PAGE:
Top 5 Deserts in China w. Google Earth Links
A desert is a landscape or region that receives almost no precipitation. Deserts are defined as areas with an average annual precipitation of less than 250mm per year or as areas where more water is lost by evapotranspiration than falls as precipitation. — wikipedia
China is the third largest country in territory in the world after Russia and Canada. However, few people think of China as a desert nation, yet it is among the world’s largest.
More than 27%, or 2.5 million square kilometers, of the country comprises useless sand (just 7% of Chinese land feeds about a quarter of the world’s population). A Ministry of Science and Technology task force says desertification costs China about $2-3 billion annually, while 800 km of railway and thousands of kilometers of roads are blocked by sedimentation.
Ironically, here, I am not going to talk about environment conservation. I will show you five most “beautiful” deserts in China. I wish we didn’t have this kind of “beauty” in China. Or, at least, let the beauty stay contained where they are. We don’t need any more of them.
You can view all these 5 deserts in Google Earth here. Enjoy!
1. Badain Jaran Desert 巴丹吉林沙漠腹地 – Curves drawn by the God
Badain Jaran desert is the third largest (erg) desert in China (4th in the world) as well as the largest “echoing sand” region in the world. This desert is home to the tallest stationary dunes on Earth. The highest one – Bitulu Dune – reaches a height of 500 meters with an altitude of 1617 meters. It is known as the “Qomolangma (Mt. Everest) of Dunes”.
One unique thing about Badain Jaran desert is its hundreds (113+) of desert lakes and springs, some of which are fresh while others are extremely saline. Analyses of the ground water indicates that it is snowmelt that flows through fractured rock from mountains hundreds of kilometers away.
2. Taklamakan Desert 塔克拉玛干沙漠腹地 – Nudist camp of the Earth
Taklamakan is the largest desert (erg) in China (2nd in the world). The name is probably a Uyghur borrowing of Arabic tark, “to leave alone/out/behind, relinquish, abandon” + makan, “place”. Popular accounts wrongly claim that Takla Makan means “go in and you will never come out”.
Taklamakan is a major part of the “Silk Road”. Many ruins are discovered in this region, showing its prosperity in ancient times. Taklamakan is also home to the largest Huyang Forest in the world. Here you can find how Huyang (the spirit of desert) show the strength of life.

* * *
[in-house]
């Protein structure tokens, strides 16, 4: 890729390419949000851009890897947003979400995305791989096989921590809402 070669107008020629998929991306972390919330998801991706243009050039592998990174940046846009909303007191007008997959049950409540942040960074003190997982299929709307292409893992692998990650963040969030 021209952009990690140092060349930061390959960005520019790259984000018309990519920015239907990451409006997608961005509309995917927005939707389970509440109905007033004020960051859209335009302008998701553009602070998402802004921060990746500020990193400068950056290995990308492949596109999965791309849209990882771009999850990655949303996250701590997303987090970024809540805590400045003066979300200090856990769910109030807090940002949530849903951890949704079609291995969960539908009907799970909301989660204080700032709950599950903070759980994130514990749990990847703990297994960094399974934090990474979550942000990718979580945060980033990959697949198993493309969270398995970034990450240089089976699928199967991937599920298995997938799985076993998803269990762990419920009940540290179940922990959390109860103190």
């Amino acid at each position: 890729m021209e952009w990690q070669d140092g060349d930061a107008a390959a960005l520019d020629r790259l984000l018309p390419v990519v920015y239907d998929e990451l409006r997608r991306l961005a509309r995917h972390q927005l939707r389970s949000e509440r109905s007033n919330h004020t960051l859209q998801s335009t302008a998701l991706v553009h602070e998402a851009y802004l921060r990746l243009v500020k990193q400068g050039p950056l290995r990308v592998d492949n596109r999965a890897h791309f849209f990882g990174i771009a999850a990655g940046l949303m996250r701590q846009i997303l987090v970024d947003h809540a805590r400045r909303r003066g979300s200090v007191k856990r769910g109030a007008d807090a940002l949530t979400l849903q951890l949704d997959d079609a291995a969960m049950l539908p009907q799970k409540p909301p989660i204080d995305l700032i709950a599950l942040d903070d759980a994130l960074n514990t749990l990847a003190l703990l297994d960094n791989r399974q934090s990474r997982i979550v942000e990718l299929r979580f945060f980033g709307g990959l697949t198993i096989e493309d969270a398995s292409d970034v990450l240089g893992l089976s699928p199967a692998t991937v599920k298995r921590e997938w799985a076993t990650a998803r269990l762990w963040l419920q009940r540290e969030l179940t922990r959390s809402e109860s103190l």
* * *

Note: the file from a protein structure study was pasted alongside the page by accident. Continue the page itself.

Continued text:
3. Dzoosotoyn Elisen (GurbanTunggut) Desert 古尔班通古特沙漠腹地 – The blood linkage of Gobi desert
It is China’s (and Xinjiang’s) second largest desert, after Taklamakan Desert. It is in this desert that the remotest point of land from any sea is located. The precise point is at 46°16.8′N 86°40.2′E. This position is over 2,600 kilometers (1,600 mi) from the nearest coastline.
4. Crescent Lake & Singing Sands Hill 月牙泉 鸣沙山 – A millennium watch
Crescent Lake was one of “Eight Attractions of Dunhuang” since Han Dynasty. Although surrounded by desert, it never dried out for thousands of years.
Till 1960s, Crescent Lake had been constantly “very deep” as recorded. In Qing dynasty, “big boat” was sailing in this lake. In the recent 40 years, the depth of lake continually declined. In the early 1990s, the area of the lake had shrunken to only 1.37-acre (5,500 m2) with average depth of 0.9 meter (maximum 1.3 meter). The local government finished an emergency plan to save the lake from drying out in 2008. Now the water level is slowly rising back up.
5. Shapotou 沙坡头 – drag the pace of moving quicksand
Shapotou Tourism Zone is located in Zhongwei City, Ningxia Hui Autonomous Region, southeastern edge of the Tengger Desert, north shore of the Yellow River. It combines the desert, the Yellow River, mountains, and oases. It is not only a magnificent northwestern scenery, but also a beautiful Jiangnan (South China) scenery.
Shapotou is famous for its successful sand control. Baotou-Lanzhou railway runs across the desert six times, of which the largest slope, the most severe sandstorm is located at Shapotou. In order to avoid the tracks were buried under sand, from the 50s onwards, sand-fixing projects were built on both sides of the railway. And it succeeded. The results of this sand control has aroused widespread concern around the world, many foreign experts are attracted to visit.
[Scenic Splendor of China Series]
This is one post of the Scenic Splendor of China Series. In 2005.10, Chinese National Geography (CNG) selected 114 “most beautiful places” covering 17 different types of scenic patterns. The complete list is here. In Chinese. These scenic places will be covered individually in future.